There are points in the stock market where impact investing and value investing intersect. That's the case with vertical farming stocks. They help fund the expansion of food production without relying on an immense amount of land and resources to get the job done. Meanwhile, their value might be higher than the market is currently giving them credit for.
Many startups are still in the venture funding phase, but these vertical farming public companies might be a good investment now.
AppHarvest is a newer vertical farming stock.
Having just gone public on Feb. 1 via a reverse SPAC merger, AppHarvest (NASDAQ:APPH) is showing potential despite volatility. Early investors in the company's blank-check firm Novus Capital have seen a return on their initial investment.
The company's market cap of $1.58 billion looks promising to retail investors. Analysts have given APPH stock a buy rating. The target price is $42, which would be an approximately 170 percent boost from the current trading price of $15.78.
In true value stock fashion, Kentucky-based AppHarvest expects $21 million in net revenue from just 60 acres of vertical farming capacity. The high-tech brand shows great potential with a keen eye for innovation.
Hydrofarm Holdings is a vertical farming stock out of Pennsylvania.
Pennsylvania isn't all big oil and fracking. The state also produces environmental advancements like vertical farming, and Hydrofarm Holdings Group Inc. (NASDAQ:HYFM) is evidence. The 44-year-old brand went public at the end of 2020 and has gone on a bit of a ride. However, the stock has lots of potential.
HYFM stock has lifetime earnings of 12.5 percent, with YTD earnings marginally in the red. The company has faltered since its February peak. Still, the correction could be a solid entry point for investors interested in long-term growth.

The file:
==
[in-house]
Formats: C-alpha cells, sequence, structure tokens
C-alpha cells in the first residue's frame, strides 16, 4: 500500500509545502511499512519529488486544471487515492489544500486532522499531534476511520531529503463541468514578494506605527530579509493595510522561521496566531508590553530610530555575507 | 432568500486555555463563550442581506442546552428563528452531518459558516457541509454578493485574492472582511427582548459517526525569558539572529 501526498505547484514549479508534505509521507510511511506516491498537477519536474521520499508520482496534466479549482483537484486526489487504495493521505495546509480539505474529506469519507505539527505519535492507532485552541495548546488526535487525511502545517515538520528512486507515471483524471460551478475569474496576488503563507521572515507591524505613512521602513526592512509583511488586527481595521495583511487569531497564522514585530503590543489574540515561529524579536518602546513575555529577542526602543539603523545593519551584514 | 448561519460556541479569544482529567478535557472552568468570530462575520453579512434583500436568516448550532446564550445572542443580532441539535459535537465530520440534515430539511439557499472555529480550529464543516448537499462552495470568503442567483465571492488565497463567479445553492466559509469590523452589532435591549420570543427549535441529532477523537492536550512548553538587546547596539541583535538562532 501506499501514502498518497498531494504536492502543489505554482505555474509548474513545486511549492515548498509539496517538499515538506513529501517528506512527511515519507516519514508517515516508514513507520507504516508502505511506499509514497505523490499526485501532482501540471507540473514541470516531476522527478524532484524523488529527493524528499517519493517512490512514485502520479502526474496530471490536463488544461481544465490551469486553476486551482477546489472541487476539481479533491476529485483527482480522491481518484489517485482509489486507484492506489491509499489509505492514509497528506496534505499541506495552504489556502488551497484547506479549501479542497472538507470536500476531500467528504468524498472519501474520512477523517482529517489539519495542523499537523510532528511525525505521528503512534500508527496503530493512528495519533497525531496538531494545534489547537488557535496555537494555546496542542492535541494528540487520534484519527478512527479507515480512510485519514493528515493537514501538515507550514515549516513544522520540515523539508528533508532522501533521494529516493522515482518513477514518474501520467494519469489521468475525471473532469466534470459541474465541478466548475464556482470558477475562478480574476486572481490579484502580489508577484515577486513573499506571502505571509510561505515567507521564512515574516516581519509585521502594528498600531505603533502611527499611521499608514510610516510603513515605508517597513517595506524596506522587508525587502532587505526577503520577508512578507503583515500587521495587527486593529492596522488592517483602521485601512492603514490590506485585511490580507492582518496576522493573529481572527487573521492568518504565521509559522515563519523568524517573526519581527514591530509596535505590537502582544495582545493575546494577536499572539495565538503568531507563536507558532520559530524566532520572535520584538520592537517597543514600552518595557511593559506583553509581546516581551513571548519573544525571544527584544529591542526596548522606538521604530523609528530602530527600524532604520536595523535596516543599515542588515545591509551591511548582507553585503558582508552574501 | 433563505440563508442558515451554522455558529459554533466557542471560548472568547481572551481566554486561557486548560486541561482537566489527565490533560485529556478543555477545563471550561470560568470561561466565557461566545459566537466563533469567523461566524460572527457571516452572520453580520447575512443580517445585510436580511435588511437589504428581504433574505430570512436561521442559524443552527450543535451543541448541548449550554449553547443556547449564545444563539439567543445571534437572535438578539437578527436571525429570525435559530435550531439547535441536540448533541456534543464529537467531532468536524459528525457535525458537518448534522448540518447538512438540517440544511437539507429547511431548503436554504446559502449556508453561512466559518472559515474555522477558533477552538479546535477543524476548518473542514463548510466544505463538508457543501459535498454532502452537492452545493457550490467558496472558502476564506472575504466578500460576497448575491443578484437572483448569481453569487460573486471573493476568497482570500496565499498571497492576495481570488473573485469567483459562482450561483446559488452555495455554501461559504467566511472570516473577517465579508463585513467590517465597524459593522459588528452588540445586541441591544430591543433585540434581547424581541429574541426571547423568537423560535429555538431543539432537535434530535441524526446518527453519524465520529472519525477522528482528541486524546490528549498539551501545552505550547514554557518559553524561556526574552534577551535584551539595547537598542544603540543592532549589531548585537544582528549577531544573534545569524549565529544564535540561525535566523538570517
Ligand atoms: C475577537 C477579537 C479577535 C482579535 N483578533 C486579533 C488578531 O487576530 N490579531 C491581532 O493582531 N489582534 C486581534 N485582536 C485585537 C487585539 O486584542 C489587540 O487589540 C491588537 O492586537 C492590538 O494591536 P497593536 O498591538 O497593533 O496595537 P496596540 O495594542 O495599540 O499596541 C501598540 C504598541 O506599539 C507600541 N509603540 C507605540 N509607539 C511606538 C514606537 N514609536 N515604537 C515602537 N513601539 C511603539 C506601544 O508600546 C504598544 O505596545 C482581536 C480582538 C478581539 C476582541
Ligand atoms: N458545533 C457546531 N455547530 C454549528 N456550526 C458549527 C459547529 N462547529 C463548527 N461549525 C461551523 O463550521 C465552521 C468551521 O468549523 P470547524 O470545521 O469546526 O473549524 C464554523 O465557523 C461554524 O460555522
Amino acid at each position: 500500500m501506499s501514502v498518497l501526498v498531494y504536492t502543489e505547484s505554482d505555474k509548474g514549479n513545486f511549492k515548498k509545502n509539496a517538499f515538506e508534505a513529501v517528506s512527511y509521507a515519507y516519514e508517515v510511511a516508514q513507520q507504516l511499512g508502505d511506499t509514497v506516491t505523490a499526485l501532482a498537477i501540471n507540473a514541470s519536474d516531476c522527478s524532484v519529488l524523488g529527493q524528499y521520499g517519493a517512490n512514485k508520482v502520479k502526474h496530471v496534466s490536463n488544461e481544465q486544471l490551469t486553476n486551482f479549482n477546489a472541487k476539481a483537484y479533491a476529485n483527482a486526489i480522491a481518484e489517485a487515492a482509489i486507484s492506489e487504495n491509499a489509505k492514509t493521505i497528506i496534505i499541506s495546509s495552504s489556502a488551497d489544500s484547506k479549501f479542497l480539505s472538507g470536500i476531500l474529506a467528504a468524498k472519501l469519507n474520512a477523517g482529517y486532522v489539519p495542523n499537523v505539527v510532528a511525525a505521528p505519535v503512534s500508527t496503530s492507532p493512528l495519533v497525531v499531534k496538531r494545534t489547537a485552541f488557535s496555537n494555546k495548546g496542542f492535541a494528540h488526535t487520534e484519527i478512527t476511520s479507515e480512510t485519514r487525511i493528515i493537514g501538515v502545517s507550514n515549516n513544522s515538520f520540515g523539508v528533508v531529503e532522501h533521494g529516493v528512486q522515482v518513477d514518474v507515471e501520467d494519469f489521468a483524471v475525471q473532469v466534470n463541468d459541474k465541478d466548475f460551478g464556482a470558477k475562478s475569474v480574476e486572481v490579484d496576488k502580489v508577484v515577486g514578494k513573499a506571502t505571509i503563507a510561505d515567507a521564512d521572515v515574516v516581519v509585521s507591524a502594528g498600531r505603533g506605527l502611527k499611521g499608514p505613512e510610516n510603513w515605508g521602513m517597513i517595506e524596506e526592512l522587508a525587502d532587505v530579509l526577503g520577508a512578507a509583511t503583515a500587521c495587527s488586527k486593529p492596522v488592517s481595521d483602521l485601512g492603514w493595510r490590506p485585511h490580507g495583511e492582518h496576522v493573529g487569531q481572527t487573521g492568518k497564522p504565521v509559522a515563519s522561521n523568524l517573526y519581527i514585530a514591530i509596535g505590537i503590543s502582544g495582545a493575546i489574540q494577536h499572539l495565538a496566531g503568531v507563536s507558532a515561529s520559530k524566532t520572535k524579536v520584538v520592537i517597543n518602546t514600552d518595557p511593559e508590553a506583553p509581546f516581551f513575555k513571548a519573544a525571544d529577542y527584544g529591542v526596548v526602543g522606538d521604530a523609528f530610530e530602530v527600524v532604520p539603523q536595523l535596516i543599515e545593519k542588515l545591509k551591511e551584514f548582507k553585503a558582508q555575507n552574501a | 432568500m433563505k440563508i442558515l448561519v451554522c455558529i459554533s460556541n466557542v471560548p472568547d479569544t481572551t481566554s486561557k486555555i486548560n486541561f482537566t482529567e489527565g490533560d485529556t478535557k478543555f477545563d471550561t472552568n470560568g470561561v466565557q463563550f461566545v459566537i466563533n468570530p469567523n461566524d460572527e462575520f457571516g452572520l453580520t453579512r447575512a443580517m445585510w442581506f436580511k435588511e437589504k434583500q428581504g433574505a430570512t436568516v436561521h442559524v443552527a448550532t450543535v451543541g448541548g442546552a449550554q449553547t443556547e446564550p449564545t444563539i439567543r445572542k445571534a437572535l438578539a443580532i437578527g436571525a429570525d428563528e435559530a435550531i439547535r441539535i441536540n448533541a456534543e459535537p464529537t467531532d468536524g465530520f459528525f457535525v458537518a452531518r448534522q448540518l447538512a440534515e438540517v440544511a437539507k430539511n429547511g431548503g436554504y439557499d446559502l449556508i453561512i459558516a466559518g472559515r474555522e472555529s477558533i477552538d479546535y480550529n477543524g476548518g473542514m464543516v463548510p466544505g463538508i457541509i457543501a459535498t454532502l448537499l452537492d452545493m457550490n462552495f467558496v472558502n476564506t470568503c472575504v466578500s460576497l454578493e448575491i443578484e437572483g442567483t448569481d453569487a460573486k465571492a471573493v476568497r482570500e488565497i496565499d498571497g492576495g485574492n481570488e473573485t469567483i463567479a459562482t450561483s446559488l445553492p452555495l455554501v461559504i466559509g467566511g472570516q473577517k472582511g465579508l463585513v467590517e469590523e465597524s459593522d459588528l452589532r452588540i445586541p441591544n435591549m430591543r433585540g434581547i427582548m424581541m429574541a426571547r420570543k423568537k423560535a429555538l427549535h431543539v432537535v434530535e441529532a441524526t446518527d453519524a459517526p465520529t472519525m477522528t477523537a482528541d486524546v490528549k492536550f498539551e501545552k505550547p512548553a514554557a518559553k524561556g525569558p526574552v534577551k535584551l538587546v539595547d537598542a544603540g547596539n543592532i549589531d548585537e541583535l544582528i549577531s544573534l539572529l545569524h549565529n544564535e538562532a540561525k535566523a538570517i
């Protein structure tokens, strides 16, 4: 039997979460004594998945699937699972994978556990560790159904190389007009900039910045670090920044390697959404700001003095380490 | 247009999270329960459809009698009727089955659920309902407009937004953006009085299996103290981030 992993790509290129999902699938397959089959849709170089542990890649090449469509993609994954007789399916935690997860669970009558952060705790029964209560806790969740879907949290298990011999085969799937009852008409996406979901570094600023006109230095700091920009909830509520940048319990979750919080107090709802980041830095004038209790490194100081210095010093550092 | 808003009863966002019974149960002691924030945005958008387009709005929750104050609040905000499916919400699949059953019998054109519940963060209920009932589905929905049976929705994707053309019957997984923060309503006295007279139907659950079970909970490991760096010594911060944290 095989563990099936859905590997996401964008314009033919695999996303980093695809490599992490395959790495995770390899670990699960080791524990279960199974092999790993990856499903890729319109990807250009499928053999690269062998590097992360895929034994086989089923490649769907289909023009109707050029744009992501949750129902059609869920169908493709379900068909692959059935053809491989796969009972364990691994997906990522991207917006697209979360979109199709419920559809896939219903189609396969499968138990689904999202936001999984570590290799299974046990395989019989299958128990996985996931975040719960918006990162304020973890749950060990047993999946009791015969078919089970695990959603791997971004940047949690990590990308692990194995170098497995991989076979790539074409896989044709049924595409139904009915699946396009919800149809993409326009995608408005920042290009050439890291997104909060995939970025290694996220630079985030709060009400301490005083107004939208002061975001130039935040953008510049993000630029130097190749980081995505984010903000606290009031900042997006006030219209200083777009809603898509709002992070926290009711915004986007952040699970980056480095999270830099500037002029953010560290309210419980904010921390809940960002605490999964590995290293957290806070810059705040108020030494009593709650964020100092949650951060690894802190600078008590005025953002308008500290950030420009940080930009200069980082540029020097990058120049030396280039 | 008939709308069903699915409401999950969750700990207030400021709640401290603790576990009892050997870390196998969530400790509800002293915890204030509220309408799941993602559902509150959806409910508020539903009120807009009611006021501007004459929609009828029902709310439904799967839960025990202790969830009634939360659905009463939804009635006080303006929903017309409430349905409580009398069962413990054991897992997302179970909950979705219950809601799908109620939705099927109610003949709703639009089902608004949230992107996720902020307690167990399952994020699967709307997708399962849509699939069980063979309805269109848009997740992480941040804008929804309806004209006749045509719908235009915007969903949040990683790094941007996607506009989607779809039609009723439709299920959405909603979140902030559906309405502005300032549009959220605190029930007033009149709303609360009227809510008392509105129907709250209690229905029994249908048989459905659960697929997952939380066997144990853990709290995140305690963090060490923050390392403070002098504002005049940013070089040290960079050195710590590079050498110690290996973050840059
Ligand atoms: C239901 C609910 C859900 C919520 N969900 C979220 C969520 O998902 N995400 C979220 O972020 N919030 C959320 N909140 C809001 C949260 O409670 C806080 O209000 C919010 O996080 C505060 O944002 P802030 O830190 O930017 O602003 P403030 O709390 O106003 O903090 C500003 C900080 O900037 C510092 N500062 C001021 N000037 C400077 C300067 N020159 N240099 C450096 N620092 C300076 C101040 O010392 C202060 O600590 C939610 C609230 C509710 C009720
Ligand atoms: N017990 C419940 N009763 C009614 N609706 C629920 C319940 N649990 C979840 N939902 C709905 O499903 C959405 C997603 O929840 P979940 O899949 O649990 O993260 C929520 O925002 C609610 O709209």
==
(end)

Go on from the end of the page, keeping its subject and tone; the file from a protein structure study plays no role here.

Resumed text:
Hydrofarm is set to acquire House & Garden, a multi-touchpoint operation worth $125 million, according to the terms of the deal. This strategic acquisition shows that Hydrofarm is growth-minded and won't be boxed.
Looking at vertical farming from a different lens with Xylem
Indoor vertical farms require water desalination technology, which is exactly where Xylem Inc. (NYSE:XYL) comes into play. This is just one example of a water treatment company functioning at a publicly traded, commercial scale.
XYL stock has increased 359 percent over its decade-long public market history. YTD, shares are up 16.7 percent.
Plus, the dividend yield of 0.96 percent gives investors an annual dividend of about $1.12 per share. Automatically reinvesting the quarterly payouts can compound your earnings passively.
Vertical farming doesn't have to be the be-all-end-all for a company. Investors can diversify with brands like Xylem, which are contributing to vertical farming's rise.
Expect more public vertical farming stocks to come
This niche agricultural sector is just getting started. Aerofarms is expected to go public via a SPAC called Spring Valley Acquisition Corp. (NASDAQ:SV) in the near future. As land becomes harder to come by and efficient, eco-minded farming becomes the norm, vertical farming stocks will be at the forefront.